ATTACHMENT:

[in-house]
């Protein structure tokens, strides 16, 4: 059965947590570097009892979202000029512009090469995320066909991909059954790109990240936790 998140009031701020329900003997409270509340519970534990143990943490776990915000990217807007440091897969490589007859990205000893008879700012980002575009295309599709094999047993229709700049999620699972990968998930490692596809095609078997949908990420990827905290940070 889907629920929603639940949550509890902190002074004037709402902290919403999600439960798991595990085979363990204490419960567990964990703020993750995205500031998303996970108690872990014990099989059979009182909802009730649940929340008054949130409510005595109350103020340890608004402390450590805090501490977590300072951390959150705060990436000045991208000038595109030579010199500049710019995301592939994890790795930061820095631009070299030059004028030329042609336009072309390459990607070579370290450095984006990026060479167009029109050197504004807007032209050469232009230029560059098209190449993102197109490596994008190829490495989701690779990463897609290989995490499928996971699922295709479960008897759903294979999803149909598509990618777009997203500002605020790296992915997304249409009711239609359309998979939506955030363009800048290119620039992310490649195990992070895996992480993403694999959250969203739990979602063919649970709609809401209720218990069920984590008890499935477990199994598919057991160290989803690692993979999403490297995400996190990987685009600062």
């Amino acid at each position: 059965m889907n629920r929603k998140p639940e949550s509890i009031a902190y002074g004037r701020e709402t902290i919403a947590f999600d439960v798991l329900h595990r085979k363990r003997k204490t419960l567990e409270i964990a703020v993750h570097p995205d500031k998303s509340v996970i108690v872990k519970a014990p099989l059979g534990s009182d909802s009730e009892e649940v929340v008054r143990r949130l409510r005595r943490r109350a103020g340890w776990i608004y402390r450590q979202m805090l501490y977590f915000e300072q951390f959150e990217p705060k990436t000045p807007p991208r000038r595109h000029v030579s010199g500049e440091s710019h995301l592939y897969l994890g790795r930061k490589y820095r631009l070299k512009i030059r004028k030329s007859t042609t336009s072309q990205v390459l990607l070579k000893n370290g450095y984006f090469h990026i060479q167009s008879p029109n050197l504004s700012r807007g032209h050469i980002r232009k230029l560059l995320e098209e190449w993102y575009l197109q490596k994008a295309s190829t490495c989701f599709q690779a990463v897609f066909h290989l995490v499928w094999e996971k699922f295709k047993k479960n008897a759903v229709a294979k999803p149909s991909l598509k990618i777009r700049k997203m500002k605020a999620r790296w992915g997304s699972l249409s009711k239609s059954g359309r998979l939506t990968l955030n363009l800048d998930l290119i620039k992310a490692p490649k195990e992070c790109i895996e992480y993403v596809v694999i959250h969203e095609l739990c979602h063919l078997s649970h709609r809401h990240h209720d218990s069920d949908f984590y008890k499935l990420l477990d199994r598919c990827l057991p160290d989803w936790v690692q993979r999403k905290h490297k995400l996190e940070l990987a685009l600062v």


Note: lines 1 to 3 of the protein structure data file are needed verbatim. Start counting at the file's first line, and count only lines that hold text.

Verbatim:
[in-house]
């Protein structure tokens, strides 16, 4: 059965947590570097009892979202000029512009090469995320066909991909059954790109990240936790 998140009031701020329900003997409270509340519970534990143990943490776990915000990217807007440091897969490589007859990205000893008879700012980002575009295309599709094999047993229709700049999620699972990968998930490692596809095609078997949908990420990827905290940070 889907629920929603639940949550509890902190002074004037709402902290919403999600439960798991595990085979363990204490419960567990964990703020993750995205500031998303996970108690872990014990099989059979009182909802009730649940929340008054949130409510005595109350103020340890608004402390450590805090501490977590300072951390959150705060990436000045991208000038595109030579010199500049710019995301592939994890790795930061820095631009070299030059004028030329042609336009072309390459990607070579370290450095984006990026060479167009029109050197504004807007032209050469232009230029560059098209190449993102197109490596994008190829490495989701690779990463897609290989995490499928996971699922295709479960008897759903294979999803149909598509990618777009997203500002605020790296992915997304249409009711239609359309998979939506955030363009800048290119620039992310490649195990992070895996992480993403694999959250969203739990979602063919649970709609809401209720218990069920984590008890499935477990199994598919057991160290989803690692993979999403490297995400996190990987685009600062």
């Amino acid at each position: 059965m889907n629920r929603k998140p639940e949550s509890i009031a902190y002074g004037r701020e709402t902290i919403a947590f999600d439960v798991l329900h595990r085979k363990r003997k204490t419960l567990e409270i964990a703020v993750h570097p995205d500031k998303s509340v996970i108690v872990k519970a014990p099989l059979g534990s009182d909802s009730e009892e649940v929340v008054r143990r949130l409510r005595r943490r109350a103020g340890w776990i608004y402390r450590q979202m805090l501490y977590f915000e300072q951390f959150e990217p705060k990436t000045p807007p991208r000038r595109h000029v030579s010199g500049e440091s710019h995301l592939y897969l994890g790795r930061k490589y820095r631009l070299k512009i030059r004028k030329s007859t042609t336009s072309q990205v390459l990607l070579k000893n370290g450095y984006f090469h990026i060479q167009s008879p029109n050197l504004s700012r807007g032209h050469i980002r232009k230029l560059l995320e098209e190449w993102y575009l197109q490596k994008a295309s190829t490495c989701f599709q690779a990463v897609f066909h290989l995490v499928w094999e996971k699922f295709k047993k479960n008897a759903v229709a294979k999803p149909s991909l598509k990618i777009r700049k997203m500002k605020a999620r790296w992915g997304s699972l249409s009711k239609s059954g359309r998979l939506t990968l955030n363009l800048d998930l290119i620039k992310a490692p490649k195990e992070c790109i895996e992480y993403v596809v694999i959250h969203e095609l739990c979602h063919l078997s649970h709609r809401h990240h209720d218990s069920d949908f984590y008890k499935l990420l477990d199994r598919c990827l057991p160290d989803w936790v690692q993979r999403k905290h490297k995400l996190e940070l990987a685009l600062v």